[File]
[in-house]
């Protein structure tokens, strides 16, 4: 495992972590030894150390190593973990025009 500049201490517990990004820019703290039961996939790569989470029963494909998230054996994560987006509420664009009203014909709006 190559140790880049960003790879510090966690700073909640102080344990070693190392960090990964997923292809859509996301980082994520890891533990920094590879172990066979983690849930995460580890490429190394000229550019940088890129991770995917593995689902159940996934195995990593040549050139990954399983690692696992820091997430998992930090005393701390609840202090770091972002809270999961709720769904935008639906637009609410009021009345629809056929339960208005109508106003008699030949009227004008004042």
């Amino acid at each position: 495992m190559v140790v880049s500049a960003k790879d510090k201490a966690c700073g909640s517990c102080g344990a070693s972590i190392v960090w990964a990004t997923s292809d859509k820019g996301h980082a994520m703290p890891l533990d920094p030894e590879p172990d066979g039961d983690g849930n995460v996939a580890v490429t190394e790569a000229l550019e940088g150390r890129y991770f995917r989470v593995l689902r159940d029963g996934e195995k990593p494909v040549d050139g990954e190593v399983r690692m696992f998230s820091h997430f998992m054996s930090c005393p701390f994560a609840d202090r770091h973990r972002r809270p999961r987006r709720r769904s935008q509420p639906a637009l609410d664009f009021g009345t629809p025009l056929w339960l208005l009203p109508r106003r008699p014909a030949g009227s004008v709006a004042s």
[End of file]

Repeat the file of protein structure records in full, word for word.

[in-house]
């Protein structure tokens, strides 16, 4: 495992972590030894150390190593973990025009 500049201490517990990004820019703290039961996939790569989470029963494909998230054996994560987006509420664009009203014909709006 190559140790880049960003790879510090966690700073909640102080344990070693190392960090990964997923292809859509996301980082994520890891533990920094590879172990066979983690849930995460580890490429190394000229550019940088890129991770995917593995689902159940996934195995990593040549050139990954399983690692696992820091997430998992930090005393701390609840202090770091972002809270999961709720769904935008639906637009609410009021009345629809056929339960208005109508106003008699030949009227004008004042």
């Amino acid at each position: 495992m190559v140790v880049s500049a960003k790879d510090k201490a966690c700073g909640s517990c102080g344990a070693s972590i190392v960090w990964a990004t997923s292809d859509k820019g996301h980082a994520m703290p890891l533990d920094p030894e590879p172990d066979g039961d983690g849930n995460v996939a580890v490429t190394e790569a000229l550019e940088g150390r890129y991770f995917r989470v593995l689902r159940d029963g996934e195995k990593p494909v040549d050139g990954e190593v399983r690692m696992f998230s820091h997430f998992m054996s930090c005393p701390f994560a609840d202090r770091h973990r972002r809270p999961r987006r709720r769904s935008q509420p639906a637009l609410d664009f009021g009345t629809p025009l056929w339960l208005l009203p109508r106003r008699p014909a030949g009227s004008v709006a004042s």